Probably Murphy's Law! You have to look at it from the other side though...if every bottle that was produced survived, there wouldn't be very many rare bottles. Don't let sunrunner discourage you on digging though. I know there are plenty of good diggings to be done in New England. It may take a little perseverance but there is still some awesome stuff out there to be dug!
I have gotten discouraged by the number of useless junk I pull out. Im not spry so to spend my whole morning digging only to come away with 100 plain jars or ketchups.
Also discouraged by how hard most places been hit. 19th century sites look like moonscapes from the holes, broked and commons lying around everywhere.
My best luck has been a working mill pond which is frequently lowered way down. I find 30s-40s sodas on the pond bottom.
The other good site is a very old, long ago drained mill pond and the stream running through it. Erosion adds new bottles every flood. Trouble is I have to wait for water level to drop naturally. These bottles all must come from one limited deposit as they date very narrowly to the turn of the century. Bunch of cool very local springwater, milks and preprohibition beers plus medicines. The medicines are all commons so far, the village was on the rail line to Boston so they had access to the larger commercial market. I find stuff from NY and Chicago.
I set aside the farm dump and restaurant/bar for now. As an excited newbie I dug like a maniac because I got blood lust from seeing all the glass. After several backbreaking trips with no good stuff, I been using my free time to scout.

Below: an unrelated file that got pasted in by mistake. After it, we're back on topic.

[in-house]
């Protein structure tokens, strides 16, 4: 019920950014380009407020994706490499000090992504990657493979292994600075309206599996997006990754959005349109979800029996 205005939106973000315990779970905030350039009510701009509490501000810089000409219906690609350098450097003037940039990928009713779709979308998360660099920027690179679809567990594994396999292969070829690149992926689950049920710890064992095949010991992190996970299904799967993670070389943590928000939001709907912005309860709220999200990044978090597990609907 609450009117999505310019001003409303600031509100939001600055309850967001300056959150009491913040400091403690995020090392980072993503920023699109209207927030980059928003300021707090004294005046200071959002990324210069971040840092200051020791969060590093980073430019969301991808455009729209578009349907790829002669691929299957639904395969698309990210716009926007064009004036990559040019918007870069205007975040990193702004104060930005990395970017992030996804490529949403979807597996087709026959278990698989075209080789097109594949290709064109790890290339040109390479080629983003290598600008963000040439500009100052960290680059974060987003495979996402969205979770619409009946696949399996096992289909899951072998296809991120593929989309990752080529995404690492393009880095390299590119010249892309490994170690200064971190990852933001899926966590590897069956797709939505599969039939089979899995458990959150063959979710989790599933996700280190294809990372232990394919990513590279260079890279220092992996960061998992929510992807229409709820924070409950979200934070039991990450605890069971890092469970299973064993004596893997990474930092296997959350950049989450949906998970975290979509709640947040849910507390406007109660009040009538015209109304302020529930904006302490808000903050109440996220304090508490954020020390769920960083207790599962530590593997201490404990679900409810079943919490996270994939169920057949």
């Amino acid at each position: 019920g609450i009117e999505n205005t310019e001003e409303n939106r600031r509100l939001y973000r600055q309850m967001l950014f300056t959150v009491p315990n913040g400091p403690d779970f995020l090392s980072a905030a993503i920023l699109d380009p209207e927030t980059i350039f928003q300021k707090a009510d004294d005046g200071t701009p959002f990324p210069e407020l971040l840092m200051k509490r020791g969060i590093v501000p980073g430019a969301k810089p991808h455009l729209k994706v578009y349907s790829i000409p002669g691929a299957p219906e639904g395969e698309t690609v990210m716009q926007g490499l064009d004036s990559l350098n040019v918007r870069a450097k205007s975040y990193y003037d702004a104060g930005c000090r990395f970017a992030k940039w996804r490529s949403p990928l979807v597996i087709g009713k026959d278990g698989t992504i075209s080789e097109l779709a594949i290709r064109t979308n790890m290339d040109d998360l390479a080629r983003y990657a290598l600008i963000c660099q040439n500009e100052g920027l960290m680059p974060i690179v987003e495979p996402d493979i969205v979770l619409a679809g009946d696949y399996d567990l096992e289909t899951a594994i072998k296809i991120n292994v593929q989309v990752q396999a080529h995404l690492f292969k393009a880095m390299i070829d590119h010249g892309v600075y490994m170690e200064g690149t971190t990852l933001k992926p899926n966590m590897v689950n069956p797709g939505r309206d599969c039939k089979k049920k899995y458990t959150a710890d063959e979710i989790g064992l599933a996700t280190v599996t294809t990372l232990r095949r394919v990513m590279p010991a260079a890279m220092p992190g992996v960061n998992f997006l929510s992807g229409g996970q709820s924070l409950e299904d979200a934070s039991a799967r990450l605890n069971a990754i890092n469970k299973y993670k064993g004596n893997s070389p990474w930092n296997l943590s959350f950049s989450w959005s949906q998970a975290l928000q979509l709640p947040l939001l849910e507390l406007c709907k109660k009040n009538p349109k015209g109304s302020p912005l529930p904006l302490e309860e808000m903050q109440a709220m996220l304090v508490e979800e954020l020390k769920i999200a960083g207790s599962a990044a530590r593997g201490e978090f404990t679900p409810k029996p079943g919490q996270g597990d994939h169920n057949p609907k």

My digs in New Hampshire were mostly farm dumps...often started out new at the top and went old at the bottom. Many of these were not dug if the farm was occupied in the 1970's...but often you can get permission to walk the old stone walls and look for dumps.
You are right on. I walk the stone walls toward the steep stream bank or ravine.
I can't do the privey thing. Too much digging. Working in utilities for 30 years, I made a career decision to never again enter a hole but for one last time, hopefully long from now.
I like walking and looking. You'd be amazed what is close to the surface and exposed by a storm. Or beavers. Beavers like to put dams on top of remnants of manmade dams. Sometimes this diverts water onto land with undug bottles. Old mill sites are on virtually every stream around here.